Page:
By Wayne Graczyk
TOKYO— It was supposed to be a pitchers’ game, but the hitters got in the way as Team Japan put on an awesome offensive display in defeating rival Korea 14-2 in Game 4 of the 2009 World Baseball Classic, Pool A, Asia Round, at Tokyo Dome on Saturday night.
In fact, the game was called after seven innings by the early termination rule for large leads when a team is ahead by 10 or more runs after completing the seventh. Japan banged out 14 hits, including a pair of homers, and built up a lead of 8-2 in the second inning.
Japan ace Daisuke Matsuzaka started against Korea’s 20-year-old lefty Kwang Hyun Kim, but the pitchers’ duel was not there. Japan played as the visiting team, and leadoff man Ichiro Suzuki began the onslaught with a single for his first hit of the tournament and first of three on the night.
Playing as the visiting team in front of a capacity crowd of 45,640, Japan scored three runs in the first and five in the second, with the big blow a three-run homer off the bat of third baseman Shuichi Murata.
Kim left the mound after Murata’s blast, and Matsuzaka went on to throw three scoreless innings after giving up a tape-measure home run to Korean first baseman and cleanup hitter Tae Kyun Kim. The shot dented a beer ad on a billboard high above the left field bleachers, but that would be the extent of Korea’s offense for the game.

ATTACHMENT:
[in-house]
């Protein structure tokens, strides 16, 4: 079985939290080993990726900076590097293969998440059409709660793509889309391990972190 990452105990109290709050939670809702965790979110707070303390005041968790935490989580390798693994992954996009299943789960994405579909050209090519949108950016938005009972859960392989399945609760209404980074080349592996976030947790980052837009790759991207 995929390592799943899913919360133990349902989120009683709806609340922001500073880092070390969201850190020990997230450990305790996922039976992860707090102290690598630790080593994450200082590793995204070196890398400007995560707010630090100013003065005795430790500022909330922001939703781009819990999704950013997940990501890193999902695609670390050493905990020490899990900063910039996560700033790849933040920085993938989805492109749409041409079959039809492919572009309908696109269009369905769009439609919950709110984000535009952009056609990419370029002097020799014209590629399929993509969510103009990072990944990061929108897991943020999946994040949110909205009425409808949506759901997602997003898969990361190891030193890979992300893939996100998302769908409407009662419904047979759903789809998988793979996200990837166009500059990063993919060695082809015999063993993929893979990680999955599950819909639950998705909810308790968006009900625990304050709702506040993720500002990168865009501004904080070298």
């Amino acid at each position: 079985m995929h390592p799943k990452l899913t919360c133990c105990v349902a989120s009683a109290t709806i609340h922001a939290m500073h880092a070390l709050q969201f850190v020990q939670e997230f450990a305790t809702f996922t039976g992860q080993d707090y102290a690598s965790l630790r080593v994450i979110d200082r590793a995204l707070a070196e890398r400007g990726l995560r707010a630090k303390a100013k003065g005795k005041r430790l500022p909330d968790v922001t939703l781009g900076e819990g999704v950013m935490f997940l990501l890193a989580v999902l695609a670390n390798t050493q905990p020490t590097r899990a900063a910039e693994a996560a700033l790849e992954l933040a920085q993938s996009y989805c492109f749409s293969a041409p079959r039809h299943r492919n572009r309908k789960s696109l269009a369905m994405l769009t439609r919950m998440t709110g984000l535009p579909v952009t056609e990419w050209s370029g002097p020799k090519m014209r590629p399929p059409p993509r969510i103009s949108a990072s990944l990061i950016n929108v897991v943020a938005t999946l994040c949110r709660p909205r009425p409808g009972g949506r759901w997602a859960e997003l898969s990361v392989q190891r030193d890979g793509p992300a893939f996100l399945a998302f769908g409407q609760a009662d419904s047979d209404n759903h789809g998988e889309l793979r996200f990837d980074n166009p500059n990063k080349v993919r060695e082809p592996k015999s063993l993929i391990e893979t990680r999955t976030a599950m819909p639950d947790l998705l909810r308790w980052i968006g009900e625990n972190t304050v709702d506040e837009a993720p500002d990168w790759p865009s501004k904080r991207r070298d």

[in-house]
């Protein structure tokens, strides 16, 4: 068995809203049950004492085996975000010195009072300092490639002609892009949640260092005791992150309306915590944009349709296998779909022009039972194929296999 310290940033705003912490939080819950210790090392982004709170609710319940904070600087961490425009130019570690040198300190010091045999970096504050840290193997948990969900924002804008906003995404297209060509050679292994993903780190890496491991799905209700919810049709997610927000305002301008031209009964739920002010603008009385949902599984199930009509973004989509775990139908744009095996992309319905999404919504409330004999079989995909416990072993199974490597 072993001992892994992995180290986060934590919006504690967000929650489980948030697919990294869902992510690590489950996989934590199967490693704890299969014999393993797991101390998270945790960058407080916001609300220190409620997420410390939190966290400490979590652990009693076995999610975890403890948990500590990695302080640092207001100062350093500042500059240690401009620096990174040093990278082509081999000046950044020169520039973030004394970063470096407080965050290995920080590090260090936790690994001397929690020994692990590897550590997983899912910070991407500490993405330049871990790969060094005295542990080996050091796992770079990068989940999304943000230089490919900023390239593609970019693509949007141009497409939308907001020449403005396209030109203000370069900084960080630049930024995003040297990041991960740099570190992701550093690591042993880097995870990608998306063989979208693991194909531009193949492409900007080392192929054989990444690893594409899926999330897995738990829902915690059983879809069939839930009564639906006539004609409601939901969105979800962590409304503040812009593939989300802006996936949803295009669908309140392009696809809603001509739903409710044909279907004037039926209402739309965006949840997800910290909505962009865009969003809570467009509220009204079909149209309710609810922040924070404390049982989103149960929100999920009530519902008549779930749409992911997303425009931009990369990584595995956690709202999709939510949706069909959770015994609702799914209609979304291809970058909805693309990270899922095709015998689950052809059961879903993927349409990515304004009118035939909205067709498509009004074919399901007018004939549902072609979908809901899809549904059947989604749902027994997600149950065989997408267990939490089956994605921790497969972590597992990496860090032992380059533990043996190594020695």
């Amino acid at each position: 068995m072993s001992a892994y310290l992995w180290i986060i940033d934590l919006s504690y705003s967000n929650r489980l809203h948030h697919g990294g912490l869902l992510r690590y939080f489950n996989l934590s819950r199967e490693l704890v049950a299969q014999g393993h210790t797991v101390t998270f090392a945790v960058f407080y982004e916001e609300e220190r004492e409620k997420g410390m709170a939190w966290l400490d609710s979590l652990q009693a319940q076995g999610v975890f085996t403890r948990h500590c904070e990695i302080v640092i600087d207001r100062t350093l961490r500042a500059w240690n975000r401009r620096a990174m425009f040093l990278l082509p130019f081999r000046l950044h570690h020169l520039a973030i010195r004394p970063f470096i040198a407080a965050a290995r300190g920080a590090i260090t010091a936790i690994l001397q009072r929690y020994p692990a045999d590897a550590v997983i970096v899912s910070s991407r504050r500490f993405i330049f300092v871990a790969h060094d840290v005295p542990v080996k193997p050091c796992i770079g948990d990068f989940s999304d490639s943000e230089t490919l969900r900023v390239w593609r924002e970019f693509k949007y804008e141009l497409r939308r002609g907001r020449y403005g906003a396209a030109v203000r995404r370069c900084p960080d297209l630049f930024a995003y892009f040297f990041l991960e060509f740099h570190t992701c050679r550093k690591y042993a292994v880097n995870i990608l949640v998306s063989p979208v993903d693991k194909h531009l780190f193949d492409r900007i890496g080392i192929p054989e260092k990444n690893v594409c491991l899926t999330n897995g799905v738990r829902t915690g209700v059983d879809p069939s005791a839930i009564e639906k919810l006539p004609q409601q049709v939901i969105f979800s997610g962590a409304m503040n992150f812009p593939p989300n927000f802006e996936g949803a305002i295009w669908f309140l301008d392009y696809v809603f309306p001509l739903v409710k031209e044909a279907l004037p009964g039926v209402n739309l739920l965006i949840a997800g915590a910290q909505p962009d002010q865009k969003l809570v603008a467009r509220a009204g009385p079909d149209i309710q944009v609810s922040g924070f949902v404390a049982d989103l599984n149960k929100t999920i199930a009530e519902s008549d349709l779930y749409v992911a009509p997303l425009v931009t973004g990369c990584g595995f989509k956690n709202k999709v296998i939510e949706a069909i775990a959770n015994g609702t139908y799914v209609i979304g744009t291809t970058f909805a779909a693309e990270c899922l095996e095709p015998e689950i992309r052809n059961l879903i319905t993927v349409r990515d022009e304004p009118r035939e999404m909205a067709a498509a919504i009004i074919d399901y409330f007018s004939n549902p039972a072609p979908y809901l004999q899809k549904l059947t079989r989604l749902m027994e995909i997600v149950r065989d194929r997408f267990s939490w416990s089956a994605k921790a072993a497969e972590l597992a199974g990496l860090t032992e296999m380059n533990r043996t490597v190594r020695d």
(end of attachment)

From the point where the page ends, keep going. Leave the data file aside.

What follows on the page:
Japan increased its lead to 11-2 by the fifth inning, and the Tokyo Dome crowd was informed about the possibility of the “mercy” rule being invoked if Japan’s lead went to 10 runs.
A two-run homer by catcher Kenji Johjima made it 13-2 in the sixth, and Japan scored one more in the seventh and increased the lead to 12 runs. The game ended after Korea made three outs in the bottom of the seventh.
Japan manager Tatsunori Hara said his team was determined to strike right away. “Ichiro’s leadoff hit was huge. This was a big win for us, especially for the players (such as first baseman Seiichi Uchikawa) who were experiencing international play for the first time,” said Hara.
Korea manager In Sik Kim tried to minimize the defeat, saying, “A 14-2 loss is the same as losing 1-0. A loss is a loss. We have to forget about it and concentrate on (Sunday) night’s game (against China). We must win, or we will have no game on Monday. We will be out of the tournament.”
Korea now faces China in that elimination game on Sunday night, and Japan, having clinched advancement to Round 2 of the Classic, will play the winner in the Asia Round-concluding Game 6 on Monday.